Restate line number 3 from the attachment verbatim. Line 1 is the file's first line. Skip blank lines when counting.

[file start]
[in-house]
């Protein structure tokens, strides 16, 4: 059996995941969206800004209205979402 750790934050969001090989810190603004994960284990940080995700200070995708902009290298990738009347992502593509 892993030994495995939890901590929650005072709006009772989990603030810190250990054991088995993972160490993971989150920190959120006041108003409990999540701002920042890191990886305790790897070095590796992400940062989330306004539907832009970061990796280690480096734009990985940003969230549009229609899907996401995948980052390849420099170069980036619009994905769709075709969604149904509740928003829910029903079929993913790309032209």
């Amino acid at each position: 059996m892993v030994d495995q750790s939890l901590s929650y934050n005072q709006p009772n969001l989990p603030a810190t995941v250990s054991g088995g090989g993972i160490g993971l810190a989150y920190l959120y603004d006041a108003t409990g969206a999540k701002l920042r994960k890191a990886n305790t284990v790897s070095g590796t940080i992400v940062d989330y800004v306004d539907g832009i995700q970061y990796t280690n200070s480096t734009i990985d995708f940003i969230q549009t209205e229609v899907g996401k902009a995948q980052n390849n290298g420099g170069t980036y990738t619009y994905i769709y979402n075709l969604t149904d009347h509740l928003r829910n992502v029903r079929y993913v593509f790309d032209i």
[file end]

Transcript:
């Amino acid at each position: 059996m892993v030994d495995q750790s939890l901590s929650y934050n005072q709006p009772n969001l989990p603030a810190t995941v250990s054991g088995g090989g993972i160490g993971l810190a989150y920190l959120y603004d006041a108003t409990g969206a999540k701002l920042r994960k890191a990886n305790t284990v790897s070095g590796t940080i992400v940062d989330y800004v306004d539907g832009i995700q970061y990796t280690n200070s480096t734009i990985d995708f940003i969230q549009t209205e229609v899907g996401k902009a995948q980052n390849n290298g420099g170069t980036y990738t619009y994905i769709y979402n075709l969604t149904d009347h509740l928003r829910n992502v029903r079929y993913v593509f790309d032209i």